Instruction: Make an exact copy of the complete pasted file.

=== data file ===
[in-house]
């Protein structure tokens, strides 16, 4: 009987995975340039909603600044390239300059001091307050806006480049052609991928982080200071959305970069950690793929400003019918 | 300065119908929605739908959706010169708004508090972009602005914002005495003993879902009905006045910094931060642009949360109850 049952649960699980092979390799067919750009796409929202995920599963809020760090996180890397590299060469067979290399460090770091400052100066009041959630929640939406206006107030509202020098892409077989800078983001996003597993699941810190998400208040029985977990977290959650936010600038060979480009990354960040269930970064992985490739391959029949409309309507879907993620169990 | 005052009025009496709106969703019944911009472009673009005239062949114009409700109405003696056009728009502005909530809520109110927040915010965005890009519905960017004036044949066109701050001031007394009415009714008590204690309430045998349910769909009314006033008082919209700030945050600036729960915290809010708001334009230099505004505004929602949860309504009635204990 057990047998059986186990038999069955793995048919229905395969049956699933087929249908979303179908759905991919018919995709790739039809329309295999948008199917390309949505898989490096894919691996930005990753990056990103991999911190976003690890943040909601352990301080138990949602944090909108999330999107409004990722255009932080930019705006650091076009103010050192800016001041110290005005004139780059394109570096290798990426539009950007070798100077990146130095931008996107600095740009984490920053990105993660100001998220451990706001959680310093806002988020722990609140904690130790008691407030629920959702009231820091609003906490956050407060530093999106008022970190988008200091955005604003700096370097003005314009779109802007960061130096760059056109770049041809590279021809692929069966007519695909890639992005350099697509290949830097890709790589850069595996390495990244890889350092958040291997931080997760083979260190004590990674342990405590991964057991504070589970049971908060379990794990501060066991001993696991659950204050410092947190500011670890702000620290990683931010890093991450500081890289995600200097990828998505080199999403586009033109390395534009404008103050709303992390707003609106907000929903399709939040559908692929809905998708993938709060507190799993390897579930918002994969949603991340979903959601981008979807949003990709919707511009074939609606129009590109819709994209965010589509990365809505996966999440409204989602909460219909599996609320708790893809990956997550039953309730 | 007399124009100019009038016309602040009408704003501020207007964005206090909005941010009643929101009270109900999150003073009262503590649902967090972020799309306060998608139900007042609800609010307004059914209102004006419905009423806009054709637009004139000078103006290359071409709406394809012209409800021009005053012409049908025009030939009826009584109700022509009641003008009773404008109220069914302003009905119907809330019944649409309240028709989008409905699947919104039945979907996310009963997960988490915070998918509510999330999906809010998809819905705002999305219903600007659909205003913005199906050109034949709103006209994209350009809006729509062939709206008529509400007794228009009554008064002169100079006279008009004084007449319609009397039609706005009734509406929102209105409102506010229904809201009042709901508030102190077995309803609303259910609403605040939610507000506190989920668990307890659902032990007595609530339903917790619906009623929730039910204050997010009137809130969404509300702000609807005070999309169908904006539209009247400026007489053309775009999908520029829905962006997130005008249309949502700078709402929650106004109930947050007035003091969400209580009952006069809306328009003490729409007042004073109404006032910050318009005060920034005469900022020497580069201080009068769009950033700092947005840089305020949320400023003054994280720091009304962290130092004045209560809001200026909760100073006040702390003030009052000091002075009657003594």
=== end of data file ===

[in-house]
């Protein structure tokens, strides 16, 4: 009987995975340039909603600044390239300059001091307050806006480049052609991928982080200071959305970069950690793929400003019918 | 300065119908929605739908959706010169708004508090972009602005914002005495003993879902009905006045910094931060642009949360109850 049952649960699980092979390799067919750009796409929202995920599963809020760090996180890397590299060469067979290399460090770091400052100066009041959630929640939406206006107030509202020098892409077989800078983001996003597993699941810190998400208040029985977990977290959650936010600038060979480009990354960040269930970064992985490739391959029949409309309507879907993620169990 | 005052009025009496709106969703019944911009472009673009005239062949114009409700109405003696056009728009502005909530809520109110927040915010965005890009519905960017004036044949066109701050001031007394009415009714008590204690309430045998349910769909009314006033008082919209700030945050600036729960915290809010708001334009230099505004505004929602949860309504009635204990 057990047998059986186990038999069955793995048919229905395969049956699933087929249908979303179908759905991919018919995709790739039809329309295999948008199917390309949505898989490096894919691996930005990753990056990103991999911190976003690890943040909601352990301080138990949602944090909108999330999107409004990722255009932080930019705006650091076009103010050192800016001041110290005005004139780059394109570096290798990426539009950007070798100077990146130095931008996107600095740009984490920053990105993660100001998220451990706001959680310093806002988020722990609140904690130790008691407030629920959702009231820091609003906490956050407060530093999106008022970190988008200091955005604003700096370097003005314009779109802007960061130096760059056109770049041809590279021809692929069966007519695909890639992005350099697509290949830097890709790589850069595996390495990244890889350092958040291997931080997760083979260190004590990674342990405590991964057991504070589970049971908060379990794990501060066991001993696991659950204050410092947190500011670890702000620290990683931010890093991450500081890289995600200097990828998505080199999403586009033109390395534009404008103050709303992390707003609106907000929903399709939040559908692929809905998708993938709060507190799993390897579930918002994969949603991340979903959601981008979807949003990709919707511009074939609606129009590109819709994209965010589509990365809505996966999440409204989602909460219909599996609320708790893809990956997550039953309730 | 007399124009100019009038016309602040009408704003501020207007964005206090909005941010009643929101009270109900999150003073009262503590649902967090972020799309306060998608139900007042609800609010307004059914209102004006419905009423806009054709637009004139000078103006290359071409709406394809012209409800021009005053012409049908025009030939009826009584109700022509009641003008009773404008109220069914302003009905119907809330019944649409309240028709989008409905699947919104039945979907996310009963997960988490915070998918509510999330999906809010998809819905705002999305219903600007659909205003913005199906050109034949709103006209994209350009809006729509062939709206008529509400007794228009009554008064002169100079006279008009004084007449319609009397039609706005009734509406929102209105409102506010229904809201009042709901508030102190077995309803609303259910609403605040939610507000506190989920668990307890659902032990007595609530339903917790619906009623929730039910204050997010009137809130969404509300702000609807005070999309169908904006539209009247400026007489053309775009999908520029829905962006997130005008249309949502700078709402929650106004109930947050007035003091969400209580009952006069809306328009003490729409007042004073109404006032910050318009005060920034005469900022020497580069201080009068769009950033700092947005840089305020949320400023003054994280720091009304962290130092004045209560809001200026909760100073006040702390003030009052000091002075009657003594």